Inventory Management Takes a Digital Step Forward | Food Newsfeed
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Restaurants tend to keep their inventory lean, particularly with perishable items like produce.

Inventory Management Takes a Digital Step Forward

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Big data means big improvements for restaurants.
By Nicole Duncan February 2018 Technology

When it comes to P&L statements, inventory can sometimes be the redheaded stepchild, often overlooked in favor of labor costs and restaurant sales. For years, those oversights could be partially chalked up to an archaic system wherein amounts were recorded by pen and paper. Without a centralized system, multiple employees might count the same products twice. 

But new advances in digital inventory management are streamlining the process while also providing insights that were until recently out of reach.

"If you look at inventory as a business process, there hasn’t been a lot of change in the past 40 years in that process. The tools, however, have changed dramatically in just the past five years,” says CEO of Mirus Restaurant Solutions, Dave Bennett. Mirus, along with other management solutions like Delaget, Compeat, and Oracle, collects data from the point of sale, business software, and other sources, including external data points, to paint a more detailed picture of an operation’s inventory.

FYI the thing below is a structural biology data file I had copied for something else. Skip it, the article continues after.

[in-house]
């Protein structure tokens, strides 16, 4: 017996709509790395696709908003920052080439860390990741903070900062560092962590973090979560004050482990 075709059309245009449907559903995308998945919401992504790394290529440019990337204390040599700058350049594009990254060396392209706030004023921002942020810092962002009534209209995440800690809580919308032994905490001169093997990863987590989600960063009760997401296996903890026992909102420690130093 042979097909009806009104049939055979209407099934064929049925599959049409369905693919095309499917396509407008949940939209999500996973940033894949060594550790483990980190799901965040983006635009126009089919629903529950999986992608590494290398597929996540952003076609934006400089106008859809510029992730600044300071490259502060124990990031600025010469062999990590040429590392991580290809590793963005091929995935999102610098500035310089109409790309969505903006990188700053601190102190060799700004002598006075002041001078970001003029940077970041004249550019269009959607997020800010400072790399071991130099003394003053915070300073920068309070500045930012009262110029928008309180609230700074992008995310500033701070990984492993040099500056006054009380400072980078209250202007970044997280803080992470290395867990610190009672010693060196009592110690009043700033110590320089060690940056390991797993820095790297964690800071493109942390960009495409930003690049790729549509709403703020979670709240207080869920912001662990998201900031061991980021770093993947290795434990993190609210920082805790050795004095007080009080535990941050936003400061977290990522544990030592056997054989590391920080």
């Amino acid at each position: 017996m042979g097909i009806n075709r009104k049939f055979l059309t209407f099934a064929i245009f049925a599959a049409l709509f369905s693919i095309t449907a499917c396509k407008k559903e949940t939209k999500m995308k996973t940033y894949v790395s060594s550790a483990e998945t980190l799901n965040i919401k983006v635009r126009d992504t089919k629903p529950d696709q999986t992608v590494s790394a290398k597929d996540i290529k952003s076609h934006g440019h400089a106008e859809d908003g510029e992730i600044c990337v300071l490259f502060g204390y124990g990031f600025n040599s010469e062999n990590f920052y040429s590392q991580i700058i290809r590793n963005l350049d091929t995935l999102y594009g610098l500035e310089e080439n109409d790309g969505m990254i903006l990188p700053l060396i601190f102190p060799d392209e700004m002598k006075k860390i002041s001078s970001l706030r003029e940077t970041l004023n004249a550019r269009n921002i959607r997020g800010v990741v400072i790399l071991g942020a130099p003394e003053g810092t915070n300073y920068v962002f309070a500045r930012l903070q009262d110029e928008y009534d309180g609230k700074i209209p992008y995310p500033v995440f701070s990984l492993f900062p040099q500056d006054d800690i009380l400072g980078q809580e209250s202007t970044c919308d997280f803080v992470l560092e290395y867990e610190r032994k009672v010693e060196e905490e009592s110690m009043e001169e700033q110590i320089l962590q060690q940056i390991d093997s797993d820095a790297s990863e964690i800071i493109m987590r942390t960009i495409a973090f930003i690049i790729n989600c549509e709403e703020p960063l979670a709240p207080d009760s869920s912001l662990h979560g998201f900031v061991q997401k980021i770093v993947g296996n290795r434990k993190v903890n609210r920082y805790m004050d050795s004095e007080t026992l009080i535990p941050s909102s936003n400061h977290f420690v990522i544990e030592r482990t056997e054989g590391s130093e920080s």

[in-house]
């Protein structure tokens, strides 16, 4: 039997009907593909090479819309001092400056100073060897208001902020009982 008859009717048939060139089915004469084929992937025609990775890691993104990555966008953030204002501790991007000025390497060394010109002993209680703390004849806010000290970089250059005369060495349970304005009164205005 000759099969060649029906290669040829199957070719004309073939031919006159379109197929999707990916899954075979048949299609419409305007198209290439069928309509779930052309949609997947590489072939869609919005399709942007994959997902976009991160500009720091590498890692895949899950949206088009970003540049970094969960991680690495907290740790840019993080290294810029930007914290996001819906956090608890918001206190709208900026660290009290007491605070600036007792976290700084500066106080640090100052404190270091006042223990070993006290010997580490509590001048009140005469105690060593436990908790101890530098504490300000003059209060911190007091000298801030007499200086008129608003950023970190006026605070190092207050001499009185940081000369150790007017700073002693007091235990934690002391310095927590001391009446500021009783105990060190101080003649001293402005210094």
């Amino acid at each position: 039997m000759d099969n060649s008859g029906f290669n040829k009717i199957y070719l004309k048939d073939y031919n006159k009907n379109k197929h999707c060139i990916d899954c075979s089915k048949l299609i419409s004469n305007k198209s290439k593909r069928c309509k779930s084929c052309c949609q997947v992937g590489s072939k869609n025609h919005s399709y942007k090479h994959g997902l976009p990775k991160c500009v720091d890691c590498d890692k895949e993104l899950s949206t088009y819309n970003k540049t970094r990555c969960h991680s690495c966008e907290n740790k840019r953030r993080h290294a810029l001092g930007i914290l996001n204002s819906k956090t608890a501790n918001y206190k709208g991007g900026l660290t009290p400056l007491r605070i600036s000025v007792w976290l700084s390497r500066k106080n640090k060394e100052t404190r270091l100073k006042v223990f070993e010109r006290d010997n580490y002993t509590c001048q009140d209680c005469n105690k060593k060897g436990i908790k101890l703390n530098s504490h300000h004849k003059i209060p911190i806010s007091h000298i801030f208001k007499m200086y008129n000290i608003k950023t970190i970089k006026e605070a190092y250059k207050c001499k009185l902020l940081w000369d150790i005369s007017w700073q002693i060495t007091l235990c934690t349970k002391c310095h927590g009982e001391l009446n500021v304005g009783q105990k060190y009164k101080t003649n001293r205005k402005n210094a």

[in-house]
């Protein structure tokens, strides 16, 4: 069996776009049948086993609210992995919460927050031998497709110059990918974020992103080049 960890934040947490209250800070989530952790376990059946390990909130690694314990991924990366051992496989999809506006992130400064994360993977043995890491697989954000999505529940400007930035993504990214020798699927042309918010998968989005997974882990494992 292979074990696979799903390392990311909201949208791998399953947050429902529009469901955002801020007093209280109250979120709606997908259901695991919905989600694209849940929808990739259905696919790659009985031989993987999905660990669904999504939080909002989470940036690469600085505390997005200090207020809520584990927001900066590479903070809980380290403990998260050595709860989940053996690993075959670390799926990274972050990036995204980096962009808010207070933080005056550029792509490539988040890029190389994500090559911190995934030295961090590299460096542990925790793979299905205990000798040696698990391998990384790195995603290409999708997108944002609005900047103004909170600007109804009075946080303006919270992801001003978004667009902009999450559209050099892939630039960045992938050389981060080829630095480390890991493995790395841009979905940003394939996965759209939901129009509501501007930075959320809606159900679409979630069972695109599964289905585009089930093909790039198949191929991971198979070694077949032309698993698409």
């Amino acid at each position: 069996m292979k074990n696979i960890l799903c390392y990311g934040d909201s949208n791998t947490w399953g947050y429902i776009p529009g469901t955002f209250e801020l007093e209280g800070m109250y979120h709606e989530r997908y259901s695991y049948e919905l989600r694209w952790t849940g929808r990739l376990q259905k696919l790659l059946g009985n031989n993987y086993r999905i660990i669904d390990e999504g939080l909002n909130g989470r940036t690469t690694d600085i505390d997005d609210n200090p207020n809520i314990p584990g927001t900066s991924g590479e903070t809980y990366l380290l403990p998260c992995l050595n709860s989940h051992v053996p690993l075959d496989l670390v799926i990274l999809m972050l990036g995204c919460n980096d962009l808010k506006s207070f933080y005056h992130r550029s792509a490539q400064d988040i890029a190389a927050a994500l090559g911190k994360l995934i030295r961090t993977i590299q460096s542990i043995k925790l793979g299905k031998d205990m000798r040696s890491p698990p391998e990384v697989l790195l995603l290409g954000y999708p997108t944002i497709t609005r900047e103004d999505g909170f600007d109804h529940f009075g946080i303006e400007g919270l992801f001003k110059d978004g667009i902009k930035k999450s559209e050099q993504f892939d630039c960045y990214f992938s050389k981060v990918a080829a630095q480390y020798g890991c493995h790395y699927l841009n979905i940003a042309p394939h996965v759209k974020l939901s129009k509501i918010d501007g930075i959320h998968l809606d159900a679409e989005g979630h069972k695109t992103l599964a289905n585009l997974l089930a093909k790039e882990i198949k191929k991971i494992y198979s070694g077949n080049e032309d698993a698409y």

According to the Environmental Protection Agency, in 2014 the U.S. generated more than 38 million tons of food waste; food is also estimated to be the single largest material to reach landfills and incinerators. While a good portion of these losses can be attributed to non-commercial use, the amount of food waste from restaurants still accounts for hundreds of millions of dollars in lost inventory. This is why, Bennett says, restaurants like to keep their stock of foods—especially perishable goods—lean. The problem arises when unforeseen foot traffic leads to a supply deficit. 

“Some events cannot be predicted, but many events are actually repetitive; the restaurant manager just didn’t know about it,” he says. “You probably don’t need to look at all of those sets of data, but some of them may correlate well with your customer traffic. The challenge is to find the external data that has that high correlation.”

So while it’s impossible to predict the weather, big data can show past correlations between rainy or cold weather and customer visits. Same goes for other seemingly insignificant factors like hotel occupancy, airport traffic, and local school events. Mirus says even cell tower activity could be factored into these projections to anticipate sales activity.

And as big data becomes more refined and widespread, an even bigger slice of the restaurant industry could soon be wielding its insights for inventory—and beyond.